Ammo For Sale

« « Arrival | Home | Jury didn’t buy it » »

Losing the Base

National Review‘s Kathleen Parker on The Palin Problem:

Palin’s narrative is fun, inspiring and all-American in that frontier way we seem to admire. When Palin first emerged as John McCain?s running mate, I confess I was delighted. She was the antithesis and nemesis of the hirsute, Birkenstock-wearing sisterhood ? a refreshing feminist of a different order who personified the modern successful working mother.

Palin didn?t make a mess cracking the glass ceiling. She simply glided through it.

It was fun while it lasted.

Palin?s recent interviews with Charles Gibson, Sean Hannity, and now Katie Couric have all revealed an attractive, earnest, confident candidate. Who Is Clearly Out Of Her League.

No one hates saying that more than I do. Like so many women, I?ve been pulling for Palin, wishing her the best, hoping she will perform brilliantly. I?ve also noticed that I watch her interviews with the held breath of an anxious parent, my finger poised over the mute button in case it gets too painful. Unfortunately, it often does. My cringe reflex is exhausted.

Palin filibusters. She repeats words, filling space with deadwood. Cut the verbiage and there?s not much content there. Here?s but one example of many from her interview with Hannity: ?Well, there is a danger in allowing some obsessive partisanship to get into the issue that we?re talking about today. And that?s something that John McCain, too, his track record, proving that he can work both sides of the aisle, he can surpass the partisanship that must be surpassed to deal with an issue like this.?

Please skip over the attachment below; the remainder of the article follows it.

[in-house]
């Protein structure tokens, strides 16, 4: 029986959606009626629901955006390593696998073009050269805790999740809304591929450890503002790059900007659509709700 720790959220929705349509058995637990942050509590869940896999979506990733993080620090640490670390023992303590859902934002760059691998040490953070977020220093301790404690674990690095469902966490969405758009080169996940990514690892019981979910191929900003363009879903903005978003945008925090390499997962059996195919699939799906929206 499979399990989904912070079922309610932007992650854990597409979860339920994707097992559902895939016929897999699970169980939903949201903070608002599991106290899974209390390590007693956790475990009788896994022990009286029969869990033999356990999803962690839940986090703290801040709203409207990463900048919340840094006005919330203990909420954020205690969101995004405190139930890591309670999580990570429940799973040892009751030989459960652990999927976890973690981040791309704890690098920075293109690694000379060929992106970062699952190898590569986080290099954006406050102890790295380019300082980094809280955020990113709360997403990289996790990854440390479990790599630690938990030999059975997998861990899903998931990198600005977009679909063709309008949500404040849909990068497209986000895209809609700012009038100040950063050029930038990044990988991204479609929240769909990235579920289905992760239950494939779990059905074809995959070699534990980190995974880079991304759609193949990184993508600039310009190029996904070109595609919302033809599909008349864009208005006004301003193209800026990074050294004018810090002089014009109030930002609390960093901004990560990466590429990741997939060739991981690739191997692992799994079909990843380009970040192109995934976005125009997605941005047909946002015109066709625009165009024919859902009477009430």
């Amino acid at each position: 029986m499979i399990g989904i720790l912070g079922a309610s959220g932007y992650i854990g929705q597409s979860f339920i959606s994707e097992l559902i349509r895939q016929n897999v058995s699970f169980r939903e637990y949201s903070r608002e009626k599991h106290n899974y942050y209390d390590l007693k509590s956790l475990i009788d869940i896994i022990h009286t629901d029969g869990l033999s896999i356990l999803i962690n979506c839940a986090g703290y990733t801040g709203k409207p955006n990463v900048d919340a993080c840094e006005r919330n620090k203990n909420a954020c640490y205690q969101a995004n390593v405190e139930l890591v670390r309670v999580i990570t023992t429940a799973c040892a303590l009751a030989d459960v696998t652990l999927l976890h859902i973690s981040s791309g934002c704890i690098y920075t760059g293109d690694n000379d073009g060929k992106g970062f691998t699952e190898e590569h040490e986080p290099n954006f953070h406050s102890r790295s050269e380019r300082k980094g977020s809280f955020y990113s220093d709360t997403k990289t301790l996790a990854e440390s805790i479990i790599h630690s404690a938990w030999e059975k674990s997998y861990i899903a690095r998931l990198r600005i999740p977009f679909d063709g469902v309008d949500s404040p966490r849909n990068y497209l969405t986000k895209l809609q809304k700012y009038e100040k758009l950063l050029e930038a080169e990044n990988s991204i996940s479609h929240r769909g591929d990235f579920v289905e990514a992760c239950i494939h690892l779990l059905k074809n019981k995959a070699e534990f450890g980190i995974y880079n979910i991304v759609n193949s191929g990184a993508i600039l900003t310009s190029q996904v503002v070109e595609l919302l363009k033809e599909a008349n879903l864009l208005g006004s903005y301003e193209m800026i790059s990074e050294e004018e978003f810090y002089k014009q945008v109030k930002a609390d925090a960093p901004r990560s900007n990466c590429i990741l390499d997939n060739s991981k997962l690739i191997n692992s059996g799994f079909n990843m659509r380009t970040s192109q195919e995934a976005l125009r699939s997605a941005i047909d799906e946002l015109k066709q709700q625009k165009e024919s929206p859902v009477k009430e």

When Couric pointed to polls showing that the financial crisis had boosted Obama?s numbers, Palin blustered wordily: ?I?m not looking at poll numbers. What I think Americans at the end of the day are going to be able to go back and look at track records and see who?s more apt to be talking about solutions and wishing for and hoping for solutions for some opportunity to change, and who?s actually done it??

If BS were currency, Palin could bail out Wall Street herself.

If Palin were a man, we?d all be guffawing, just as we do every time Joe Biden tickles the back of his throat with his toes. But because she?s a woman ? and the first ever on a Republican presidential ticket ? we are reluctant to say what is painfully true.

What to do?

McCain can?t repudiate his choice for running mate. He not only risks the wrath of the GOP?s unforgiving base, but he invites others to second-guess his executive decision-making ability. Barack Obama faces the same problem with Biden.

Only Palin can save McCain, her party, and the country she loves. She can bow out for personal reasons, perhaps because she wants to spend more time with her newborn. No one would criticize a mother who puts her family first.

Do it for your country.

I thought it was the Left that was supposed to suffer from “PDS.”

52 Responses to “Losing the Base”

  1. Sebastian-PGP Says: